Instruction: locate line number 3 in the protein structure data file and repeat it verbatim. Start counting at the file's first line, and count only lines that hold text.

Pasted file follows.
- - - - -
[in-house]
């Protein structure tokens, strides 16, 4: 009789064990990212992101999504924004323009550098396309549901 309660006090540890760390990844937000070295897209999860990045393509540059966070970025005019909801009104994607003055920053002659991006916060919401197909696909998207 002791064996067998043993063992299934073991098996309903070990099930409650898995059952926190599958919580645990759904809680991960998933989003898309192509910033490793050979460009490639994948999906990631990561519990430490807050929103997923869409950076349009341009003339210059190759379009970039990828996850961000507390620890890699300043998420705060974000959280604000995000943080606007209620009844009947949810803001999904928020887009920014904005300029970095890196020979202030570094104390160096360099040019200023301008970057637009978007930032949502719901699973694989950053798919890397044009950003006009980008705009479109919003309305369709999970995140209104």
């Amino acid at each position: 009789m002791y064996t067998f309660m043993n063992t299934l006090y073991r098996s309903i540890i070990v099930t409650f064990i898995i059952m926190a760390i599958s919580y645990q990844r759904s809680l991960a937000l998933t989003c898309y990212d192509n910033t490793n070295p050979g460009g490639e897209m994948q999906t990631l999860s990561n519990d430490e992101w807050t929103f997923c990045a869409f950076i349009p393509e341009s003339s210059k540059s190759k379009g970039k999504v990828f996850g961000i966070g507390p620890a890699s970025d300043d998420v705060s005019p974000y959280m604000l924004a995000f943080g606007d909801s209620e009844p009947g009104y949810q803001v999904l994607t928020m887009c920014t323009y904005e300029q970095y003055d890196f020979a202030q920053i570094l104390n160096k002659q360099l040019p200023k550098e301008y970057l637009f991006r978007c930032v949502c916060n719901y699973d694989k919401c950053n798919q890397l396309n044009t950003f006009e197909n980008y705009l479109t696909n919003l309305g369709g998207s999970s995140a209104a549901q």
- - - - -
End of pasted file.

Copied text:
């Amino acid at each position: 009789m002791y064996t067998f309660m043993n063992t299934l006090y073991r098996s309903i540890i070990v099930t409650f064990i898995i059952m926190a760390i599958s919580y645990q990844r759904s809680l991960a937000l998933t989003c898309y990212d192509n910033t490793n070295p050979g460009g490639e897209m994948q999906t990631l999860s990561n519990d430490e992101w807050t929103f997923c990045a869409f950076i349009p393509e341009s003339s210059k540059s190759k379009g970039k999504v990828f996850g961000i966070g507390p620890a890699s970025d300043d998420v705060s005019p974000y959280m604000l924004a995000f943080g606007d909801s209620e009844p009947g009104y949810q803001v999904l994607t928020m887009c920014t323009y904005e300029q970095y003055d890196f020979a202030q920053i570094l104390n160096k002659q360099l040019p200023k550098e301008y970057l637009f991006r978007c930032v949502c916060n719901y699973d694989k919401c950053n798919q890397l396309n044009t950003f006009e197909n980008y705009l479109t696909n919003l309305g369709g998207s999970s995140a209104a549901q």